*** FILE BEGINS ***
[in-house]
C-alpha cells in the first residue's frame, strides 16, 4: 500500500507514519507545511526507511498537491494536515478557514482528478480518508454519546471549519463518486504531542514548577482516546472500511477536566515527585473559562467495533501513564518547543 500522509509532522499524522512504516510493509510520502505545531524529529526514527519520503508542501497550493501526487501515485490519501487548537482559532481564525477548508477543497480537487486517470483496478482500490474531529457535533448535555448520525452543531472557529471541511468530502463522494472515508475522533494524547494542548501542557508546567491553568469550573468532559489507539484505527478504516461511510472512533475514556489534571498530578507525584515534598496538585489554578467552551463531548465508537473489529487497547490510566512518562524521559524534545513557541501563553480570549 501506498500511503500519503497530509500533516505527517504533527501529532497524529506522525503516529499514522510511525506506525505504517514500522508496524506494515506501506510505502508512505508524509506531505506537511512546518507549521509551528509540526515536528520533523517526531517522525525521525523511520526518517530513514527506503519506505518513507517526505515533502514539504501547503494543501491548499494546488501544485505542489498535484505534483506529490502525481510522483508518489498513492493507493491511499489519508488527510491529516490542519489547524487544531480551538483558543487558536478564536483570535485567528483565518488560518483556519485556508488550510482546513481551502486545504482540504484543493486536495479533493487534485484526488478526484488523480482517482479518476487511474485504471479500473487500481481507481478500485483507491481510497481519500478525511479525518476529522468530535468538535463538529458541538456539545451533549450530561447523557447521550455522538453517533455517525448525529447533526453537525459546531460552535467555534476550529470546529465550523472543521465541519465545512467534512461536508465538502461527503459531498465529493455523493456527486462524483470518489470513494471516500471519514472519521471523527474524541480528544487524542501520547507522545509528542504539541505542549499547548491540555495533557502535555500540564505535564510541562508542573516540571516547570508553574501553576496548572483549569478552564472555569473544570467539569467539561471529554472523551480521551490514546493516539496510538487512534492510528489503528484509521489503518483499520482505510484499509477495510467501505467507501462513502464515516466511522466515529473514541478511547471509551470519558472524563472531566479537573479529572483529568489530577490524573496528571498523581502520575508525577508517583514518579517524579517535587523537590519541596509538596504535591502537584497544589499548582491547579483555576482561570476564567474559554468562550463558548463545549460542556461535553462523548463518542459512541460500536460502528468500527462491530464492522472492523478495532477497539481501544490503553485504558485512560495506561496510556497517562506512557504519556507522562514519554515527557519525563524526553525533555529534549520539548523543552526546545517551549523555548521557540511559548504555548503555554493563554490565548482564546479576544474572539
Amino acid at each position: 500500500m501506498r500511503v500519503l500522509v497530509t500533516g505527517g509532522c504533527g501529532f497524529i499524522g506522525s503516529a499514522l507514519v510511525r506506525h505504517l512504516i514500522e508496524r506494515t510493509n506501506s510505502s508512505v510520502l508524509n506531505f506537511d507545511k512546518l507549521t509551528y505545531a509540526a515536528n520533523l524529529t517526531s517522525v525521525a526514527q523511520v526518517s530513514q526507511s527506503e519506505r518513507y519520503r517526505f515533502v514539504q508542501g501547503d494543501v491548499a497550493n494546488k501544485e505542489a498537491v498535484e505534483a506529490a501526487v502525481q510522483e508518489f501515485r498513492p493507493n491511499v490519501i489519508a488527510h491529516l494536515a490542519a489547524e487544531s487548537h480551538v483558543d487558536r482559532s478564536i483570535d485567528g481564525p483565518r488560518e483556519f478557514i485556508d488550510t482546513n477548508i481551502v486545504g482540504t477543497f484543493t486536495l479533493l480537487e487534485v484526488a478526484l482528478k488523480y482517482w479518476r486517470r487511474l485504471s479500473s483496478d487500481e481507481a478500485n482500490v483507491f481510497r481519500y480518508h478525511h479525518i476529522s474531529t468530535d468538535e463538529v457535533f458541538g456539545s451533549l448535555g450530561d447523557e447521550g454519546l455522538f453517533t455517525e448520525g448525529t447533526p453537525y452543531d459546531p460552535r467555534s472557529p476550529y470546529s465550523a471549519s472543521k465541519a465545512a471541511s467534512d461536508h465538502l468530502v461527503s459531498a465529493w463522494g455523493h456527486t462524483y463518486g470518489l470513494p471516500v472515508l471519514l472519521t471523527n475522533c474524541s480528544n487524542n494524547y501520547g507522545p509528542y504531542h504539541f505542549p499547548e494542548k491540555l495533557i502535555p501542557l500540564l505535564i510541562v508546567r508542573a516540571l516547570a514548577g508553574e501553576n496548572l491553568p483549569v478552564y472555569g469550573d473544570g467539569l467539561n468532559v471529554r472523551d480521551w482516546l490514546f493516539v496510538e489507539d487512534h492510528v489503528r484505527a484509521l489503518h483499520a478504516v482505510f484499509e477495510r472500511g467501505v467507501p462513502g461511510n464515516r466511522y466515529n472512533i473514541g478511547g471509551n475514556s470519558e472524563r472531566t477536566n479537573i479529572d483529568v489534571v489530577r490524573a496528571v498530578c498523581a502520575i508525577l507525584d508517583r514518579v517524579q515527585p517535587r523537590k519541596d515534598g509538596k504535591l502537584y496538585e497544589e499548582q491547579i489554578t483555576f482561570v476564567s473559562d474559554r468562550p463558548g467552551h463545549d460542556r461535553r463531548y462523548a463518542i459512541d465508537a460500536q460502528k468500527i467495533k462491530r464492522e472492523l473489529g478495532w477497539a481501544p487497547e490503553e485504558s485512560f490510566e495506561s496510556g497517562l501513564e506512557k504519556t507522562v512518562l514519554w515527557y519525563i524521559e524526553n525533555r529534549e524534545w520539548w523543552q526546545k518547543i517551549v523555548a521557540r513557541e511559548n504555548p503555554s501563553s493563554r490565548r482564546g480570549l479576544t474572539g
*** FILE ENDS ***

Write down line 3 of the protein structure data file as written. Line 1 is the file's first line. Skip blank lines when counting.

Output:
Amino acid at each position: 500500500m501506498r500511503v500519503l500522509v497530509t500533516g505527517g509532522c504533527g501529532f497524529i499524522g506522525s503516529a499514522l507514519v510511525r506506525h505504517l512504516i514500522e508496524r506494515t510493509n506501506s510505502s508512505v510520502l508524509n506531505f506537511d507545511k512546518l507549521t509551528y505545531a509540526a515536528n520533523l524529529t517526531s517522525v525521525a526514527q523511520v526518517s530513514q526507511s527506503e519506505r518513507y519520503r517526505f515533502v514539504q508542501g501547503d494543501v491548499a497550493n494546488k501544485e505542489a498537491v498535484e505534483a506529490a501526487v502525481q510522483e508518489f501515485r498513492p493507493n491511499v490519501i489519508a488527510h491529516l494536515a490542519a489547524e487544531s487548537h480551538v483558543d487558536r482559532s478564536i483570535d485567528g481564525p483565518r488560518e483556519f478557514i485556508d488550510t482546513n477548508i481551502v486545504g482540504t477543497f484543493t486536495l479533493l480537487e487534485v484526488a478526484l482528478k488523480y482517482w479518476r486517470r487511474l485504471s479500473s483496478d487500481e481507481a478500485n482500490v483507491f481510497r481519500y480518508h478525511h479525518i476529522s474531529t468530535d468538535e463538529v457535533f458541538g456539545s451533549l448535555g450530561d447523557e447521550g454519546l455522538f453517533t455517525e448520525g448525529t447533526p453537525y452543531d459546531p460552535r467555534s472557529p476550529y470546529s465550523a471549519s472543521k465541519a465545512a471541511s467534512d461536508h465538502l468530502v461527503s459531498a465529493w463522494g455523493h456527486t462524483y463518486g470518489l470513494p471516500v472515508l471519514l472519521t471523527n475522533c474524541s480528544n487524542n494524547y501520547g507522545p509528542y504531542h504539541f505542549p499547548e494542548k491540555l495533557i502535555p501542557l500540564l505535564i510541562v508546567r508542573a516540571l516547570a514548577g508553574e501553576n496548572l491553568p483549569v478552564y472555569g469550573d473544570g467539569l467539561n468532559v471529554r472523551d480521551w482516546l490514546f493516539v496510538e489507539d487512534h492510528v489503528r484505527a484509521l489503518h483499520a478504516v482505510f484499509e477495510r472500511g467501505v467507501p462513502g461511510n464515516r466511522y466515529n472512533i473514541g478511547g471509551n475514556s470519558e472524563r472531566t477536566n479537573i479529572d483529568v489534571v489530577r490524573a496528571v498530578c498523581a502520575i508525577l507525584d508517583r514518579v517524579q515527585p517535587r523537590k519541596d515534598g509538596k504535591l502537584y496538585e497544589e499548582q491547579i489554578t483555576f482561570v476564567s473559562d474559554r468562550p463558548g467552551h463545549d460542556r461535553r463531548y462523548a463518542i459512541d465508537a460500536q460502528k468500527i467495533k462491530r464492522e472492523l473489529g478495532w477497539a481501544p487497547e490503553e485504558s485512560f490510566e495506561s496510556g497517562l501513564e506512557k504519556t507522562v512518562l514519554w515527557y519525563i524521559e524526553n525533555r529534549e524534545w520539548w523543552q526546545k518547543i517551549v523555548a521557540r513557541e511559548n504555548p503555554s501563553s493563554r490565548r482564546g480570549l479576544t474572539g